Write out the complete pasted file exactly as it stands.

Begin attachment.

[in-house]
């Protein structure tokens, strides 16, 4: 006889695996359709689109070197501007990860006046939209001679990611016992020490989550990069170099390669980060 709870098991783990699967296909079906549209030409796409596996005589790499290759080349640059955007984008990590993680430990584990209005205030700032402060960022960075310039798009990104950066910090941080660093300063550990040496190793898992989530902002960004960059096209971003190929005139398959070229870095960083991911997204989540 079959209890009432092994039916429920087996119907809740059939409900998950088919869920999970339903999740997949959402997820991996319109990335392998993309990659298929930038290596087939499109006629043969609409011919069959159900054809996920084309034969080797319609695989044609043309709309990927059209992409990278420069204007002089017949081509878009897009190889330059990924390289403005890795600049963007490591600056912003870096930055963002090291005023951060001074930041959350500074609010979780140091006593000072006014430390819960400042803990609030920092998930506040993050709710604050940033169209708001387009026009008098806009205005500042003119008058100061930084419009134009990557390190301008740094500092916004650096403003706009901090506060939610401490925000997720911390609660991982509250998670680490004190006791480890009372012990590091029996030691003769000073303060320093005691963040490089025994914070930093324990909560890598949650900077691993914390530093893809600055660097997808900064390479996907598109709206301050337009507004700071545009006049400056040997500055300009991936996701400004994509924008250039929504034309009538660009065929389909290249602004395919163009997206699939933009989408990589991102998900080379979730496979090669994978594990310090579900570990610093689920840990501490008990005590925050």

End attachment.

[in-house]
């Protein structure tokens, strides 16, 4: 006889695996359709689109070197501007990860006046939209001679990611016992020490989550990069170099390669980060 709870098991783990699967296909079906549209030409796409596996005589790499290759080349640059955007984008990590993680430990584990209005205030700032402060960022960075310039798009990104950066910090941080660093300063550990040496190793898992989530902002960004960059096209971003190929005139398959070229870095960083991911997204989540 079959209890009432092994039916429920087996119907809740059939409900998950088919869920999970339903999740997949959402997820991996319109990335392998993309990659298929930038290596087939499109006629043969609409011919069959159900054809996920084309034969080797319609695989044609043309709309990927059209992409990278420069204007002089017949081509878009897009190889330059990924390289403005890795600049963007490591600056912003870096930055963002090291005023951060001074930041959350500074609010979780140091006593000072006014430390819960400042803990609030920092998930506040993050709710604050940033169209708001387009026009008098806009205005500042003119008058100061930084419009134009990557390190301008740094500092916004650096403003706009901090506060939610401490925000997720911390609660991982509250998670680490004190006791480890009372012990590091029996030691003769000073303060320093005691963040490089025994914070930093324990909560890598949650900077691993914390530093893809600055660097997808900064390479996907598109709206301050337009507004700071545009006049400056040997500055300009991936996701400004994509924008250039929504034309009538660009065929389909290249602004395919163009997206699939933009989408990589991102998900080379979730496979090669994978594990310090579900570990610093689920840990501490008990005590925050």